‘’Jeremiah saw the invasion of the Babylonian army and the distress it would bring. He urged the people to pack their bags and get ready to move, because they would be hurled out of the land like stones from slings. The prophet lamented the ruin of houses and families, the separation of parents and children, the scattering of God’s precious flock.’’ ‘The Wiersbe Bible Commentary (OT)’: P.1219

This section of chapter 10 brings us to the heart of the problem. Here’s why they were in such serious trouble and facing disaster:

‘’It’s because our leaders are stupid. They never asked GOD for counsel, And so nothing worked right. The people are scattered all over.’’ The Message.

The political and spiritual leaders were not people of prayer; they did not sincerely and earnestly seek God. There were many religious leaders in Judah who were just plain backslidden (Lamentations 4:13).

In a book written in the year 2,000, R.T. Kendall said that according to one survey, many clergy pray for no more than four minutes a day. Of course, there will be other surveys that say something different, and this statistic will not be true across the board. Now we’re not in a competition to see who can log the most hours in prayer, and we cannot measure a person’s spirituality by how long they spend praying. We must not become judgmental, and I don’t want to lay a heavier burden on already pressurised leaders. Nevertheless, it remains the case that the church’s pastors must be men and women of prayer. If we are to experience true ‘prosperity’ in Christian ministry, we must ‘’enquire of the LORD’’ (21). This is not just about saying prayers, or asking for things, but walking closely with God so that we catch even His faintest whispers (Psalm 25:14a).

We need to know His mind;

To feel His heartbeat;

To be filled with His power.

True success in Christian ministry will come to those who ‘pray the price.’ If we fail in our ministry of prayer, others will pay the price, as was the case in Jeremiah’s day. There’s a lot hanging in the balance of a Christian leader’s prayer life.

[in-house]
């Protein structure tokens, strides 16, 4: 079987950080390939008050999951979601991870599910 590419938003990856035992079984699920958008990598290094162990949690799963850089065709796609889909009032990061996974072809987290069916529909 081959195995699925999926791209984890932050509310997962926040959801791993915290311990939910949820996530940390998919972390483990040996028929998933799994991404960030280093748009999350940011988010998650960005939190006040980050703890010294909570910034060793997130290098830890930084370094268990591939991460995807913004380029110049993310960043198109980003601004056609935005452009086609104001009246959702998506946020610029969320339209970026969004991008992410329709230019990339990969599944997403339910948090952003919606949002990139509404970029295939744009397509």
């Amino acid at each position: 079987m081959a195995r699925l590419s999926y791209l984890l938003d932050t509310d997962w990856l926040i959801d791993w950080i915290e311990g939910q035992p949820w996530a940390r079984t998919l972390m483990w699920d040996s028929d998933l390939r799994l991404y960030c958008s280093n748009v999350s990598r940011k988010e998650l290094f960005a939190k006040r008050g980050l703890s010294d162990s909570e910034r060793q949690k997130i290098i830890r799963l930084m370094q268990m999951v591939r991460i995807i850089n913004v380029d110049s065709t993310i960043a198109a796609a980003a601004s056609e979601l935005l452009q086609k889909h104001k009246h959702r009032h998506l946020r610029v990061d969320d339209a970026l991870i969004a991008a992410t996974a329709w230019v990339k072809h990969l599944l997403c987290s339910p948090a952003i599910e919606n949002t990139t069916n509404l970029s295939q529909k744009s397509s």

I find I need to remind myself constantly that Jesus is ‘’the vine’’ and I am a ‘branch’ in the vine, and apart from Him I can do ‘’nothing’’ (John 15:5). Do I want to be regarded as a great preacher or do I want to be fruitful? Do I want God to do something significant through me? Do I want compliments or do I want power? I would choose the latter every time.

Therefore I must pray.

Prayer: Lord, I confess the sin of prayerlessness. I do not feel that I can pray too much, only too little. Please pour upon me the Spirit of prayer and make me even more usable to you. I want to produce eternal fruit for your glory.

 

Daily Bible thoughts 921: Monday 13th July 2015: Jeremiah 10: 6-16: Incomparable God.

Jeremiah 10: 6-16: Incomparable God.(click here for passage).
In this chapter Jeremiah ridicules the idols worshipped by the pagan nations (and, sadly, by many of his own people.) He contrasts them with the living God, and shows how, in truth, there is no contest. There is no one like the Lord. The reality of true faith comes across clearly in The Message:
‘’All this is nothing compared to you, O God.
You’re wondrously great, famously great.
Who can fail to be impressed by you, King of the nations?
It’s your very nature to be worshiped!
Look far and wide among the elite of the nations.
The best they can come up with is nothing compared to you…
But God is the real thing—
the living God, the eternal King…
…But the Portion-of-Jacob is the real thing.
He put the whole universe together…’’

The tenth verse highlights the heart of the contrast:

‘’But the Lord is the true God;
he is the living God, the eternal King.’’ New International Version.

He is ‘’true’’ while they are false; He is ‘’living’’ but they are dead; and He is ‘’eternal’’ whereas they are transient.

In his commentary on the Old Testament, Warren Wiersbe quotes A.W. Tozer: